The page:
History is about the people who lived it, and archival material has allowed us a glimpse into the lives of early migrants from Quebec, Canada to the Keweenaw. The HESA Lab is a partner in an international collaborative research project called Three Centuries of Francophone Migration in North America 1640–1940, which unites over 40 researchers in Canada, the US, the Caribbean, and Europe to better understand the historical experiences and contemporary relevance of French-speaking people throughout the continent. At Michigan Tech, researchers will use the Keweenaw Time Traveler and other resources to investigate the lives of French-Canadian migrants to the Copper Country explore their greater significance for the development of society and industry in the Upper Peninsula.
Undergraduate history major Brooke Batterson has been learning more about one of the first families to arrive from Québec after industrial mining got underway who settled in a place that came to be known as Gregoryville (near Lake Linden). She has created a Story Map, which provides an immersive experience with historical maps and archival images to explore, as well as stories to read and share.
Sarah Scarlett, assistant professor of history, and Don Lafreniere, associate professor of geography and GIS, in the Social Sciences department, will use the Keweenaw Time Traveler and a combination of spatial and archival datasets to focus specifically on whether French-Canadians were socially mobile as they migrated from Canada to Michigan’s Upper Peninsula during the period of 1860 to 1940.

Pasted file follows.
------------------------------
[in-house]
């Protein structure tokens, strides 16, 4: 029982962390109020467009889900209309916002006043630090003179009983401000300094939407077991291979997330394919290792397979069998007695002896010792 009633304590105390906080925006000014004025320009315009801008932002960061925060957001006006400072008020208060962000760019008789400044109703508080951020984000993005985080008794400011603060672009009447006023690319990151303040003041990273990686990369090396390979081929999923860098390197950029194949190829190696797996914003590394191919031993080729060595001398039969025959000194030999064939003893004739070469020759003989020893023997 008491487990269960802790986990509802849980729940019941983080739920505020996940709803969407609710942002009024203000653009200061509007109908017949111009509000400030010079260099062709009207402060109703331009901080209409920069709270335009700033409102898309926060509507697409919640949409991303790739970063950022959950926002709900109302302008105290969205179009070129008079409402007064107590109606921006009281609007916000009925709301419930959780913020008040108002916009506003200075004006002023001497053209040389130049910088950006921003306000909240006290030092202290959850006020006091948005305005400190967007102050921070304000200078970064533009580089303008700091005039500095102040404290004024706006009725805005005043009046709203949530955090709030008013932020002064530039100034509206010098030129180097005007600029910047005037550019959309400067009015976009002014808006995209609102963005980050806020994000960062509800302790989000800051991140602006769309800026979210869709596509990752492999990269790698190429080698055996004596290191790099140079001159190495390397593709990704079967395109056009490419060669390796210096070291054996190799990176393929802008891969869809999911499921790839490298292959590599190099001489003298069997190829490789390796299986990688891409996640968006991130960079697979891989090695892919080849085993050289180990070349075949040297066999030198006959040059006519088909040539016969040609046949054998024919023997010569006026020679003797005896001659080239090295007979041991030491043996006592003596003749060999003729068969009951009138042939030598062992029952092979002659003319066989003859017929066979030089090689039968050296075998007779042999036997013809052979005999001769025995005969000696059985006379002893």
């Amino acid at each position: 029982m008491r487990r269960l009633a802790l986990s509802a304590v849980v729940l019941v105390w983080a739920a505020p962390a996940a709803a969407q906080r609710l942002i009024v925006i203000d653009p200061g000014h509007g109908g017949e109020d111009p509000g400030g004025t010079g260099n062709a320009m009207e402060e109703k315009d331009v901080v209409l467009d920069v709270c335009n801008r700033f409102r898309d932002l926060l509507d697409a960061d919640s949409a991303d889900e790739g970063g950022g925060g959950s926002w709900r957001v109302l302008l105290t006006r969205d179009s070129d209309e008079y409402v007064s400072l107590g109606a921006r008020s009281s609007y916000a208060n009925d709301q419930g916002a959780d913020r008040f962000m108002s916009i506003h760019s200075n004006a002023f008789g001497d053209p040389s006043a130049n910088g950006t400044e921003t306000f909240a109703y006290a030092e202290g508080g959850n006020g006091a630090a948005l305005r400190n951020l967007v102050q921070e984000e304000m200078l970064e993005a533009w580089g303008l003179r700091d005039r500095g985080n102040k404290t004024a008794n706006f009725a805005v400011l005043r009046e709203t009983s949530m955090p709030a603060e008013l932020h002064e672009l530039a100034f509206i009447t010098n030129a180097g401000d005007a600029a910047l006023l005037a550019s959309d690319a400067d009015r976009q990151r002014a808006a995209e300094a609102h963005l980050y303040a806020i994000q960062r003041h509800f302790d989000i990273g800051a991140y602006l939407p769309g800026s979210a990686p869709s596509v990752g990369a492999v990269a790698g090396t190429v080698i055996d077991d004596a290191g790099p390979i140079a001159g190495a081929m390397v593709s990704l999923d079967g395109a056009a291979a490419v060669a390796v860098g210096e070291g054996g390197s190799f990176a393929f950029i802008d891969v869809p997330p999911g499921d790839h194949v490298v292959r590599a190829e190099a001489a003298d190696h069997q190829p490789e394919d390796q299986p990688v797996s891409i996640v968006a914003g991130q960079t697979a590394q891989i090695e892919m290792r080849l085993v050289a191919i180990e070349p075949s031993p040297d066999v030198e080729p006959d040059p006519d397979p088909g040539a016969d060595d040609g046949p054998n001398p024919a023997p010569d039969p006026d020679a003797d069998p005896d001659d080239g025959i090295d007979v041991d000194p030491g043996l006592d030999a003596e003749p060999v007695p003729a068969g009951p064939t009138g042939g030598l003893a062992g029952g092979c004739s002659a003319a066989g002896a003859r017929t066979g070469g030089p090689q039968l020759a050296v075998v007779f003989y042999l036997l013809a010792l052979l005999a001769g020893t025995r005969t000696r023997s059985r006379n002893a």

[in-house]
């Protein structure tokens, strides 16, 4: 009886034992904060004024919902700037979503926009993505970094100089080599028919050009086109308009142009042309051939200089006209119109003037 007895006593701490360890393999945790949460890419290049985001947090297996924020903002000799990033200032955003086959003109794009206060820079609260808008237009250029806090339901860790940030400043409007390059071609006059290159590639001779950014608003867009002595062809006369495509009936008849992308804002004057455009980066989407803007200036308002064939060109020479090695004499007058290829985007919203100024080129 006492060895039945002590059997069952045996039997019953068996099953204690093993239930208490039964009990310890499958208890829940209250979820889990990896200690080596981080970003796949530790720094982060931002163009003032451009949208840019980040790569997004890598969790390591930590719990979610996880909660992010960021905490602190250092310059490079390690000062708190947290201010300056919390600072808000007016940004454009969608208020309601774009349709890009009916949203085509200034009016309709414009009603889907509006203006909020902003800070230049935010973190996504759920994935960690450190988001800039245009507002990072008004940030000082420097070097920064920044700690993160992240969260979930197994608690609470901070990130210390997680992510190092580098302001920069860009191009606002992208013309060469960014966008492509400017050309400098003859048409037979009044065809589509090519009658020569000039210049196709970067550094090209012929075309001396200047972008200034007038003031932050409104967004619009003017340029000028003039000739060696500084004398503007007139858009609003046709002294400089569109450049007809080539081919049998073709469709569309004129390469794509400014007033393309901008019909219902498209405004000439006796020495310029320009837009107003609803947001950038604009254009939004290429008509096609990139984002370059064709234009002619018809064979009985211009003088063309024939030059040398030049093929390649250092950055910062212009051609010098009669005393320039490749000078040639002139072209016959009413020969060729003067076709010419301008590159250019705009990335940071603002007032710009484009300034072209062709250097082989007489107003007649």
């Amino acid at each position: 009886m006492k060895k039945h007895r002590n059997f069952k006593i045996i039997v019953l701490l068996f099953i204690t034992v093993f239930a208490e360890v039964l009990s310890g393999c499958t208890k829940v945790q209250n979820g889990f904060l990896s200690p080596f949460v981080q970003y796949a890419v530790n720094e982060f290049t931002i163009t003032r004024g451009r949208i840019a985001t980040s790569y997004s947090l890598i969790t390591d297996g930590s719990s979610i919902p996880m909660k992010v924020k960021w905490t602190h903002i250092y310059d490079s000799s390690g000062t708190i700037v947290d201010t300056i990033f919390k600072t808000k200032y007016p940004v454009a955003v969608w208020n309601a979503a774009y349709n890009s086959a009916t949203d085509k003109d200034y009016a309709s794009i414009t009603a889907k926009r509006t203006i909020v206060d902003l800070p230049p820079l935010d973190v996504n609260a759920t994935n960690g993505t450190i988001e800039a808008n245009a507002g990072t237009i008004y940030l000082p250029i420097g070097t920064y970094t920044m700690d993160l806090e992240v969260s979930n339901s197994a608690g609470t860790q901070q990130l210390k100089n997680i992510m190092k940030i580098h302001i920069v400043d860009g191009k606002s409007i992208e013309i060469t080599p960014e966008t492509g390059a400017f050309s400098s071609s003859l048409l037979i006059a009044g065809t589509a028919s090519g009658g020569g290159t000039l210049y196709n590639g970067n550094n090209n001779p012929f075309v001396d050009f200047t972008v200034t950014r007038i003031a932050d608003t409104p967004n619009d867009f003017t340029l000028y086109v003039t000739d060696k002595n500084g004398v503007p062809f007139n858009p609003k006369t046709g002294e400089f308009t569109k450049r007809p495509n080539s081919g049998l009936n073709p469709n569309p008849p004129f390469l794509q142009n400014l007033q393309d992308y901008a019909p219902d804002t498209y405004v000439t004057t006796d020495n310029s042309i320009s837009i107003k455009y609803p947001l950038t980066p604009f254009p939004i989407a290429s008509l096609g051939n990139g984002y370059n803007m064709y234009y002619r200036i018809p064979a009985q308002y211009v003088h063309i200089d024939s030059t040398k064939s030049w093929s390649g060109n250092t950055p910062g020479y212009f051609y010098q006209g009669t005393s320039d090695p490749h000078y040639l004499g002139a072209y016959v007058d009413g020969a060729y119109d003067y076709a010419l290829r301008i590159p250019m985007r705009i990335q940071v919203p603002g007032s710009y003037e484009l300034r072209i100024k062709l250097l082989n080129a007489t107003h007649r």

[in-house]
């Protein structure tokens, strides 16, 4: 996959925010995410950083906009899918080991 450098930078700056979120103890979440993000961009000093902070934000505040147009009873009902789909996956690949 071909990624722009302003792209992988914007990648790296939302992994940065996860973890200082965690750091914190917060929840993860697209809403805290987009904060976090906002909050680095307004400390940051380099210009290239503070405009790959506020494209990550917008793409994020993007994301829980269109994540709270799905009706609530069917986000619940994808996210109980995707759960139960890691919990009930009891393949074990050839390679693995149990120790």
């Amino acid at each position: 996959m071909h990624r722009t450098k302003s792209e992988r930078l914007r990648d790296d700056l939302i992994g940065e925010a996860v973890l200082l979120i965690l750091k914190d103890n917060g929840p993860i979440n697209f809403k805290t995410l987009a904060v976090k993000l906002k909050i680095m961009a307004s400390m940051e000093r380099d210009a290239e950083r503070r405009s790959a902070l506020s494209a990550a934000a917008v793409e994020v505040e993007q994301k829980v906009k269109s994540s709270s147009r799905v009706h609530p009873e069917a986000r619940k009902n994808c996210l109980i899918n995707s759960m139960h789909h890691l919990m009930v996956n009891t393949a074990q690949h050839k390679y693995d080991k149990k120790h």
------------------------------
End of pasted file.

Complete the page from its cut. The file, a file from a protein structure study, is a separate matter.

Geospatial Research Scientists Ryan Williams and Daniel Lizzadro-McPherson, in collaboration with Dr. Don Lafreniere and Dr. Guy Meadows, presented their work to map historic rates of change along Lake Michigan’s shoreline, at the Lakebed 2030 Tech Surge conference. The event took place in October of 2019 in Traverse City. At the conference, Ryan and Daniel shared the latest technological advancements with Great Lakes communities and businesses, which are reliant on shoreline data to make important decisions that impact everyone living or working along the shore.